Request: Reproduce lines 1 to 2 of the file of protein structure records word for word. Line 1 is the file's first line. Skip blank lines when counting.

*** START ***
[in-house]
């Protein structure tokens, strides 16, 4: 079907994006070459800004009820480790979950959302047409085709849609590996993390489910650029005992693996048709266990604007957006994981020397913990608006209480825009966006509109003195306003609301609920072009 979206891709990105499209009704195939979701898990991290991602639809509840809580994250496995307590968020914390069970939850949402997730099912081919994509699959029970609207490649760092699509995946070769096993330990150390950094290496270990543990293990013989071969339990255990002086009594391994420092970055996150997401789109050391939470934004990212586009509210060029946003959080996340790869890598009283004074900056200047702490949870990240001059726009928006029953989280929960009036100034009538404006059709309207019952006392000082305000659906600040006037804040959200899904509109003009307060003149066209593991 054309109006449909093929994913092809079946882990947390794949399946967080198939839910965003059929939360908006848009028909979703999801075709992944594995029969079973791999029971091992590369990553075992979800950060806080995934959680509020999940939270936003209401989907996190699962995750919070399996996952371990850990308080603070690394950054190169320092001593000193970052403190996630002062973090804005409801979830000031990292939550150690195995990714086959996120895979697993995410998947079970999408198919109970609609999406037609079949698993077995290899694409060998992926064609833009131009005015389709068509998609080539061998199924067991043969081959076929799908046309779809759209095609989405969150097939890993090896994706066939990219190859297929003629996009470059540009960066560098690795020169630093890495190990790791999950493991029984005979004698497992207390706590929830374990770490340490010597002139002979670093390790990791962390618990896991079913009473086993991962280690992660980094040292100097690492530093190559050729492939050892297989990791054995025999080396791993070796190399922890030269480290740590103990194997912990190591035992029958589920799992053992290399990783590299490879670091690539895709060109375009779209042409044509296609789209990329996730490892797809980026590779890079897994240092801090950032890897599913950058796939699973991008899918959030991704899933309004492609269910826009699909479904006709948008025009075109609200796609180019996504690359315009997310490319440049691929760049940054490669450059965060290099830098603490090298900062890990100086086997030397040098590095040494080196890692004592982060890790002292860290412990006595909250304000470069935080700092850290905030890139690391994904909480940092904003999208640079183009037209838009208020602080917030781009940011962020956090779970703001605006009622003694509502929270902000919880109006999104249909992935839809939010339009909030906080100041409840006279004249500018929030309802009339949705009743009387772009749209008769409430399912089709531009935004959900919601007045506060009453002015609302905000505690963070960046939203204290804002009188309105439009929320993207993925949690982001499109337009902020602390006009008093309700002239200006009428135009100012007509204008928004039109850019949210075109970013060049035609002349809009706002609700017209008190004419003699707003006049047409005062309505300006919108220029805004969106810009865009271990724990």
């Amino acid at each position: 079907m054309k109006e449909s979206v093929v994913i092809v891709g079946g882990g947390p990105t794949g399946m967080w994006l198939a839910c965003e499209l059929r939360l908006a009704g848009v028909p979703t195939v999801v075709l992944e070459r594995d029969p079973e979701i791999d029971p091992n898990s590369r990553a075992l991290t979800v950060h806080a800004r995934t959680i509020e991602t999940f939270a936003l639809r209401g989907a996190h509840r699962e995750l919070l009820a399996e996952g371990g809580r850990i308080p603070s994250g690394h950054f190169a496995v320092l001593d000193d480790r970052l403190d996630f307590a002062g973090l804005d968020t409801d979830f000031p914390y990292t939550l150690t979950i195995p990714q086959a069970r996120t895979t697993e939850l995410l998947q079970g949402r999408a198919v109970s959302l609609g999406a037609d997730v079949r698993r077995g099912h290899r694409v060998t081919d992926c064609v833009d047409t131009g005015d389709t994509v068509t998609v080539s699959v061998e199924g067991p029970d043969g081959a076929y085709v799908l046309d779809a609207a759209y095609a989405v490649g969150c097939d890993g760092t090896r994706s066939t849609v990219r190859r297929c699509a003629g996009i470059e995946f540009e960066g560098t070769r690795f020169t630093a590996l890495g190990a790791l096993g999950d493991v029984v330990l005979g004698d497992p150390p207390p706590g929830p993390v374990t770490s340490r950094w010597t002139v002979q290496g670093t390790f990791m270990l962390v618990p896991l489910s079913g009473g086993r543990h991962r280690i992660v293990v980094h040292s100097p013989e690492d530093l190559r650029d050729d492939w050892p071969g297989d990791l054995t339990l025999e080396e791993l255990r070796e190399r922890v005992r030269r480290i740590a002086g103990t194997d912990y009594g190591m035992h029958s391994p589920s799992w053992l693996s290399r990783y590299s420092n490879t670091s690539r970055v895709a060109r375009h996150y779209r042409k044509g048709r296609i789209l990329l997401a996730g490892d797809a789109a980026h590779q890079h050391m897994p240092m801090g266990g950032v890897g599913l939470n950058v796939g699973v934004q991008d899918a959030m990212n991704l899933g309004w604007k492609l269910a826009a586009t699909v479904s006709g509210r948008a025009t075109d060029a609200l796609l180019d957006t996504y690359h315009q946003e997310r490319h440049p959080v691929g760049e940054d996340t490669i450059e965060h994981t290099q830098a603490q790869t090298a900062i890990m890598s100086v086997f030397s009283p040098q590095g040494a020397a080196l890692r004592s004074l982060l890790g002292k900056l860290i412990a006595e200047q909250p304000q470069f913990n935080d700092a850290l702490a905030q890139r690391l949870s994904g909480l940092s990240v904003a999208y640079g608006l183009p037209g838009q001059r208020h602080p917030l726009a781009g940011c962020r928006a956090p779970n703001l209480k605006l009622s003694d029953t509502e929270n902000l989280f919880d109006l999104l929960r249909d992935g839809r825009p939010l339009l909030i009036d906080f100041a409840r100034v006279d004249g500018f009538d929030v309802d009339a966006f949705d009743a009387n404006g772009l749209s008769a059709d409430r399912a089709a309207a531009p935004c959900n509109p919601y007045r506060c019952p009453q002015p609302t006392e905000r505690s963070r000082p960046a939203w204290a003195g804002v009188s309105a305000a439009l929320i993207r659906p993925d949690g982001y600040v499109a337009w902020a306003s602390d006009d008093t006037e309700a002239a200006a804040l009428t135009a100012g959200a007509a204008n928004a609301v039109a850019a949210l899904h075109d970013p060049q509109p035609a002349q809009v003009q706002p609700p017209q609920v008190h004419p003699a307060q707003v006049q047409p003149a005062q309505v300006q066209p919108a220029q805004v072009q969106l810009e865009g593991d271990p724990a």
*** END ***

[in-house]
């Protein structure tokens, strides 16, 4: 079907994006070459800004009820480790979950959302047409085709849609590996993390489910650029005992693996048709266990604007957006994981020397913990608006209480825009966006509109003195306003609301609920072009 979206891709990105499209009704195939979701898990991290991602639809509840809580994250496995307590968020914390069970939850949402997730099912081919994509699959029970609207490649760092699509995946070769096993330990150390950094290496270990543990293990013989071969339990255990002086009594391994420092970055996150997401789109050391939470934004990212586009509210060029946003959080996340790869890598009283004074900056200047702490949870990240001059726009928006029953989280929960009036100034009538404006059709309207019952006392000082305000659906600040006037804040959200899904509109003009307060003149066209593991 054309109006449909093929994913092809079946882990947390794949399946967080198939839910965003059929939360908006848009028909979703999801075709992944594995029969079973791999029971091992590369990553075992979800950060806080995934959680509020999940939270936003209401989907996190699962995750919070399996996952371990850990308080603070690394950054190169320092001593000193970052403190996630002062973090804005409801979830000031990292939550150690195995990714086959996120895979697993995410998947079970999408198919109970609609999406037609079949698993077995290899694409060998992926064609833009131009005015389709068509998609080539061998199924067991043969081959076929799908046309779809759209095609989405969150097939890993090896994706066939990219190859297929003629996009470059540009960066560098690795020169630093890495190990790791999950493991029984005979004698497992207390706590929830374990770490340490010597002139002979670093390790990791962390618990896991079913009473086993991962280690992660980094040292100097690492530093190559050729492939050892297989990791054995025999080396791993070796190399922890030269480290740590103990194997912990190591035992029958589920799992053992290399990783590299490879670091690539895709060109375009779209042409044509296609789209990329996730490892797809980026590779890079897994240092801090950032890897599913950058796939699973991008899918959030991704899933309004492609269910826009699909479904006709948008025009075109609200796609180019996504690359315009997310490319440049691929760049940054490669450059965060290099830098603490090298900062890990100086086997030397040098590095040494080196890692004592982060890790002292860290412990006595909250304000470069935080700092850290905030890139690391994904909480940092904003999208640079183009037209838009208020602080917030781009940011962020956090779970703001605006009622003694509502929270902000919880109006999104249909992935839809939010339009909030906080100041409840006279004249500018929030309802009339949705009743009387772009749209008769409430399912089709531009935004959900919601007045506060009453002015609302905000505690963070960046939203204290804002009188309105439009929320993207993925949690982001499109337009902020602390006009008093309700002239200006009428135009100012007509204008928004039109850019949210075109970013060049035609002349809009706002609700017209008190004419003699707003006049047409005062309505300006919108220029805004969106810009865009271990724990």